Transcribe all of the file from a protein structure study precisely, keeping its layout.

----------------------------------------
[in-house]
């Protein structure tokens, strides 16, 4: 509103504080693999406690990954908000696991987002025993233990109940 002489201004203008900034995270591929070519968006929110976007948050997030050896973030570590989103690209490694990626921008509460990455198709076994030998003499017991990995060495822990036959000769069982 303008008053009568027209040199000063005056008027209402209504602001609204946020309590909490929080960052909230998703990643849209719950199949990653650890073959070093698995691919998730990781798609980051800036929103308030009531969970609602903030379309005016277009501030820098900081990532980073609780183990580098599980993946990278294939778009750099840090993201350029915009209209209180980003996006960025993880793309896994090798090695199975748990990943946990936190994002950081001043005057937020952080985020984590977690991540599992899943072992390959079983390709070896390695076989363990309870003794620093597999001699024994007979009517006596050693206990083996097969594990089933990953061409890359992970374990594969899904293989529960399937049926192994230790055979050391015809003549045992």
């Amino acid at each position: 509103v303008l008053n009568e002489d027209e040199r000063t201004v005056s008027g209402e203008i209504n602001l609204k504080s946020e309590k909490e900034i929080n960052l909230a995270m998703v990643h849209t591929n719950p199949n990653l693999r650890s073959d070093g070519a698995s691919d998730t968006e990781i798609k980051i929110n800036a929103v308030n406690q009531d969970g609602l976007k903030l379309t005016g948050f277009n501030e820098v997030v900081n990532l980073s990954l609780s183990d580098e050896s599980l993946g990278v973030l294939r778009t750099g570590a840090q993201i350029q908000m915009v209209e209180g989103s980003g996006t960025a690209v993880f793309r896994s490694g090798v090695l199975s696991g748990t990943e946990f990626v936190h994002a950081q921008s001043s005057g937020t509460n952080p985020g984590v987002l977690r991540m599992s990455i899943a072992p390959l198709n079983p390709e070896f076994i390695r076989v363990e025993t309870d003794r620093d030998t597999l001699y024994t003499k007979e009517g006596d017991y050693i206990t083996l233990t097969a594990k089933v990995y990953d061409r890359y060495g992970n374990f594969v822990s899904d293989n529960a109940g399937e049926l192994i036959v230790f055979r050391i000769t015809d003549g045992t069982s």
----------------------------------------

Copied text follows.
[in-house]
């Protein structure tokens, strides 16, 4: 509103504080693999406690990954908000696991987002025993233990109940 002489201004203008900034995270591929070519968006929110976007948050997030050896973030570590989103690209490694990626921008509460990455198709076994030998003499017991990995060495822990036959000769069982 303008008053009568027209040199000063005056008027209402209504602001609204946020309590909490929080960052909230998703990643849209719950199949990653650890073959070093698995691919998730990781798609980051800036929103308030009531969970609602903030379309005016277009501030820098900081990532980073609780183990580098599980993946990278294939778009750099840090993201350029915009209209209180980003996006960025993880793309896994090798090695199975748990990943946990936190994002950081001043005057937020952080985020984590977690991540599992899943072992390959079983390709070896390695076989363990309870003794620093597999001699024994007979009517006596050693206990083996097969594990089933990953061409890359992970374990594969899904293989529960399937049926192994230790055979050391015809003549045992």
């Amino acid at each position: 509103v303008l008053n009568e002489d027209e040199r000063t201004v005056s008027g209402e203008i209504n602001l609204k504080s946020e309590k909490e900034i929080n960052l909230a995270m998703v990643h849209t591929n719950p199949n990653l693999r650890s073959d070093g070519a698995s691919d998730t968006e990781i798609k980051i929110n800036a929103v308030n406690q009531d969970g609602l976007k903030l379309t005016g948050f277009n501030e820098v997030v900081n990532l980073s990954l609780s183990d580098e050896s599980l993946g990278v973030l294939r778009t750099g570590a840090q993201i350029q908000m915009v209209e209180g989103s980003g996006t960025a690209v993880f793309r896994s490694g090798v090695l199975s696991g748990t990943e946990f990626v936190h994002a950081q921008s001043s005057g937020t509460n952080p985020g984590v987002l977690r991540m599992s990455i899943a072992p390959l198709n079983p390709e070896f076994i390695r076989v363990e025993t309870d003794r620093d030998t597999l001699y024994t003499k007979e009517g006596d017991y050693i206990t083996l233990t097969a594990k089933v990995y990953d061409r890359y060495g992970n374990f594969v822990s899904d293989n529960a109940g399937e049926l192994i036959v230790f055979r050391i000769t015809d003549g045992t069982s």